While in London, I met an interesting character in charge of a LARGE corporation’s digital production division.
Quick bio: Developer in his early 20’s, in charge of pivoting a legacy team into new technology, without any support or guidance on how to make a new business model (which was theoretical) work.
He’s been doing a tremendous job, day-to-day. He has a good internal team working on the problems, ancillary divisions – from Marketing to Sales to Pre-production – are all pitching in, and he’s putting in the hours to do his homework on the industry. He’s flying out to conferences and attending the local ones held by industry leaders.
Once this character met all the smart people in his competing companies, he found out two things
1.) They were just as young as him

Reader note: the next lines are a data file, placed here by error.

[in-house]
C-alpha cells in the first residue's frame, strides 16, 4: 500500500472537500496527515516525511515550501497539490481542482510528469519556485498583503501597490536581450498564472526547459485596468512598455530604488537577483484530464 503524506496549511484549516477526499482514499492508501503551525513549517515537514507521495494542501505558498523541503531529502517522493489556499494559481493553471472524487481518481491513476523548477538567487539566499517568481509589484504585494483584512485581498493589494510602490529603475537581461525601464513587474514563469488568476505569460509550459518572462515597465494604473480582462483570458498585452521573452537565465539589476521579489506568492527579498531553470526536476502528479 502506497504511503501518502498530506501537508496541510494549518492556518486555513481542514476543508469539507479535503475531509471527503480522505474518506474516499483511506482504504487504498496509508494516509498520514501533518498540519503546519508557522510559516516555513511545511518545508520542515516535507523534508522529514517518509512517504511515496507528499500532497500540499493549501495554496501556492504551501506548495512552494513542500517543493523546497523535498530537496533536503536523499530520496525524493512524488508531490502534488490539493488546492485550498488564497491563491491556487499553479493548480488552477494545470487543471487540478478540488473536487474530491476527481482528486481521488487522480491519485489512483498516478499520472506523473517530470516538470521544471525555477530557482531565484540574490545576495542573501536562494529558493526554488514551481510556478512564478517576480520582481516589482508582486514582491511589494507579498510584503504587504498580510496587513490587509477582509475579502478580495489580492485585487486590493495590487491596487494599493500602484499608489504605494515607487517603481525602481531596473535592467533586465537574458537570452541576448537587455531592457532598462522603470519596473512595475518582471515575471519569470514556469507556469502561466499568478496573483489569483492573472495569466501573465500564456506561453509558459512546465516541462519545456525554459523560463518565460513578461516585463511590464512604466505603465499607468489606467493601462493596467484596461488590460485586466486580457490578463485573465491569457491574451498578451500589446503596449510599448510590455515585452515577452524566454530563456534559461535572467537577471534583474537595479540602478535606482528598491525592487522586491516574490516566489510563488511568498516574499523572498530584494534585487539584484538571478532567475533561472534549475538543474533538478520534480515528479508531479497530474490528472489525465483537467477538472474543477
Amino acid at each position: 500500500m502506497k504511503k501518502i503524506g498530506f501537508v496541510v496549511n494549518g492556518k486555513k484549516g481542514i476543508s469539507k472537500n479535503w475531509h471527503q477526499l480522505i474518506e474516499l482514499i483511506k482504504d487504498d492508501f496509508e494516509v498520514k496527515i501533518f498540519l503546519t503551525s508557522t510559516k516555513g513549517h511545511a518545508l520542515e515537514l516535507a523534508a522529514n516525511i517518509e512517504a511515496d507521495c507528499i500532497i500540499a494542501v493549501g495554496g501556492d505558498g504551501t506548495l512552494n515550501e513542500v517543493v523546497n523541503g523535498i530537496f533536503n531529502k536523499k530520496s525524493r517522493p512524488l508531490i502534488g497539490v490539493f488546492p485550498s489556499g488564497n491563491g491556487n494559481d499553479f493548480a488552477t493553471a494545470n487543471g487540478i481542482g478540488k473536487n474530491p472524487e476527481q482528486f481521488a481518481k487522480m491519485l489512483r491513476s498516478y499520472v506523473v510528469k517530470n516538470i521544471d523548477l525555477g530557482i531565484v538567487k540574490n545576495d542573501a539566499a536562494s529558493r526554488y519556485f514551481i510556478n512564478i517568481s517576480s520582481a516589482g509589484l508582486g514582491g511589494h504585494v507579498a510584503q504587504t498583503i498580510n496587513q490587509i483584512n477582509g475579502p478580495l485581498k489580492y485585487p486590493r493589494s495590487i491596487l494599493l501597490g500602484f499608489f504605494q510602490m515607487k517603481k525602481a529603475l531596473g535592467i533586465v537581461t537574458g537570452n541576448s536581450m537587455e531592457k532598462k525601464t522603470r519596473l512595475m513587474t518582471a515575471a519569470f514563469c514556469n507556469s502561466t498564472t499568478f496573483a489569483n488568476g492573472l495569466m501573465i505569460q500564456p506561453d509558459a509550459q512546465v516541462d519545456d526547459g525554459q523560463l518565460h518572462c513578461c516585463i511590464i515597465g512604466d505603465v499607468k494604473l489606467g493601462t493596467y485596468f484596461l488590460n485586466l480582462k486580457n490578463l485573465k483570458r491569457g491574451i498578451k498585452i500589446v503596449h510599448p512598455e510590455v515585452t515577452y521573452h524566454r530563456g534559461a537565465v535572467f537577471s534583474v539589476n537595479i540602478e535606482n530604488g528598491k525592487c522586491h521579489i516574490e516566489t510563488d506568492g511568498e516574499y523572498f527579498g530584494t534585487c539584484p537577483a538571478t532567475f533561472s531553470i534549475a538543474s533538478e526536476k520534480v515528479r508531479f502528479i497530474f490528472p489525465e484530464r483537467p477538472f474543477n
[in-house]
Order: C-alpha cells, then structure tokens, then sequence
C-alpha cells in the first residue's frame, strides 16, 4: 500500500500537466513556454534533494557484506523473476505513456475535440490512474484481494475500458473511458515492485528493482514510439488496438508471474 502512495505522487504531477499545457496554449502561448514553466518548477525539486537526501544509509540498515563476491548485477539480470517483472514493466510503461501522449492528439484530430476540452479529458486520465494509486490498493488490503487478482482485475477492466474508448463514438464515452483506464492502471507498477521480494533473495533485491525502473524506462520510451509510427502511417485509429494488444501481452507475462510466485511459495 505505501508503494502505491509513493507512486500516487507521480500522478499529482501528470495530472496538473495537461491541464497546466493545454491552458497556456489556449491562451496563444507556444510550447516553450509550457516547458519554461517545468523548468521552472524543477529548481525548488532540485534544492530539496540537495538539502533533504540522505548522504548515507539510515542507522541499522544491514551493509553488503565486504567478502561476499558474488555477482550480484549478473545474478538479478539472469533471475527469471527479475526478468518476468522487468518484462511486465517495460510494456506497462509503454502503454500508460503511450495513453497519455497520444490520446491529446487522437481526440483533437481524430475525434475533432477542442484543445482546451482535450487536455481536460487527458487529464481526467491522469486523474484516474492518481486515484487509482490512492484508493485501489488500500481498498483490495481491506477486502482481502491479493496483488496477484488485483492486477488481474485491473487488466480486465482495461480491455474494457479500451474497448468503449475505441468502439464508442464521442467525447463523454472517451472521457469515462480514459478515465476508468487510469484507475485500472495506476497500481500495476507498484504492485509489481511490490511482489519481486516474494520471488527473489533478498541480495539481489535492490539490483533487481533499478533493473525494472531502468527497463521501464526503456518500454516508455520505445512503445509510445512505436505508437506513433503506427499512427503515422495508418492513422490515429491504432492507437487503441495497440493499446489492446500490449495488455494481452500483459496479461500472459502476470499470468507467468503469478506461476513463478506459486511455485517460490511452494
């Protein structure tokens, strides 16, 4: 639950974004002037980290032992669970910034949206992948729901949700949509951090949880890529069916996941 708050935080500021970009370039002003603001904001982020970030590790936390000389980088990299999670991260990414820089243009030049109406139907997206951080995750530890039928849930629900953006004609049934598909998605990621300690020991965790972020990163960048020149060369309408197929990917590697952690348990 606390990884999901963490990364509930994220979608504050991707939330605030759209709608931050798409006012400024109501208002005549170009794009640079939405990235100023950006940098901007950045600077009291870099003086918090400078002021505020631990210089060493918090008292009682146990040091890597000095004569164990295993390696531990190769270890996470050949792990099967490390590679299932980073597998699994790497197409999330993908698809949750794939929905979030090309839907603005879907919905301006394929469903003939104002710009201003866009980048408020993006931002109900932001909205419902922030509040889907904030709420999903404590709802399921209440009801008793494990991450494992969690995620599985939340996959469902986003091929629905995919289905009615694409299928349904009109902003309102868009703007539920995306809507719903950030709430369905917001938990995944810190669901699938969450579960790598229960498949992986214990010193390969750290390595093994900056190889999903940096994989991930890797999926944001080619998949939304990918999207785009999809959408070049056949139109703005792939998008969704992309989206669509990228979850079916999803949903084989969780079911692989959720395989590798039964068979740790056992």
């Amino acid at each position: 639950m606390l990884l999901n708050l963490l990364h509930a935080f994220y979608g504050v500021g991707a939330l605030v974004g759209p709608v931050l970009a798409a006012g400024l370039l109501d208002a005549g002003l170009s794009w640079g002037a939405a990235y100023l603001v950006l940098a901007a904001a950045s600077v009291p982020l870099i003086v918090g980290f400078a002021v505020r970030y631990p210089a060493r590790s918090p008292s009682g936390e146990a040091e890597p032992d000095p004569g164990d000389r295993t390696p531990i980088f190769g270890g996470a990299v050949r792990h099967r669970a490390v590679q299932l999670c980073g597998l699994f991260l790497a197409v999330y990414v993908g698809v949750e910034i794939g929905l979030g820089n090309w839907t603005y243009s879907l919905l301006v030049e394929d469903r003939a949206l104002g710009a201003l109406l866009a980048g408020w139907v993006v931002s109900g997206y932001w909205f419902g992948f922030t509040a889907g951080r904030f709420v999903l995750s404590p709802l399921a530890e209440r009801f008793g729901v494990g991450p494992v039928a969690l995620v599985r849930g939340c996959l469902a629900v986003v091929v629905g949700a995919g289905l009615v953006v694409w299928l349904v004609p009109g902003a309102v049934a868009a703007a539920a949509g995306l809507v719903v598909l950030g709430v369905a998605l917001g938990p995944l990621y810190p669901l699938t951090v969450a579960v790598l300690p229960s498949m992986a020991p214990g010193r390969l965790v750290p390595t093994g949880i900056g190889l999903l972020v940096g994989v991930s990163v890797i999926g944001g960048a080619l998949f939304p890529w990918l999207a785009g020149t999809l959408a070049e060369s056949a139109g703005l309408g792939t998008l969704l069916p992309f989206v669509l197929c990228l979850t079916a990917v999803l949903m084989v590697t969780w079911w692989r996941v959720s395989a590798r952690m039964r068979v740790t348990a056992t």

2.) They knew just as much as he did, more or less
So he did the smartest thing ever: He started a “happy hour” at a local pub; industry-specialists only.
In ye olden times, this was considered “networking”. Networking is a great activity and like all great things in life, they’re eventually tainted by schmoozers. This did not happen for our hero in London. This man formed what became a concert of colleagues and friends. They spent weeks knocking back pints and trying to figure out massive problems. They weren’t looking for gigs or swapping stories, they were debating and thinking. This variety of people, many who our hero did not know, became friends and through the course of debating matters and making discoveries, they pulled others into their circle and formed alliances, and mentors entered the mix, and it became a powerful confederacy of industry experts.
It worked out well. It’s working out well. They’re meeting, every week, and solving problems in London.
I want to do this in NYC, and I think I’m going to push for a good happy-hour location in the late spring. Moreover, if you’re young and just starting the scene, I’d recommend doing this ASAP. Anyone got a place they suggest? Thinking General Assemb.ly but that might be too packed at this stage. A little too much noise and not enough signal.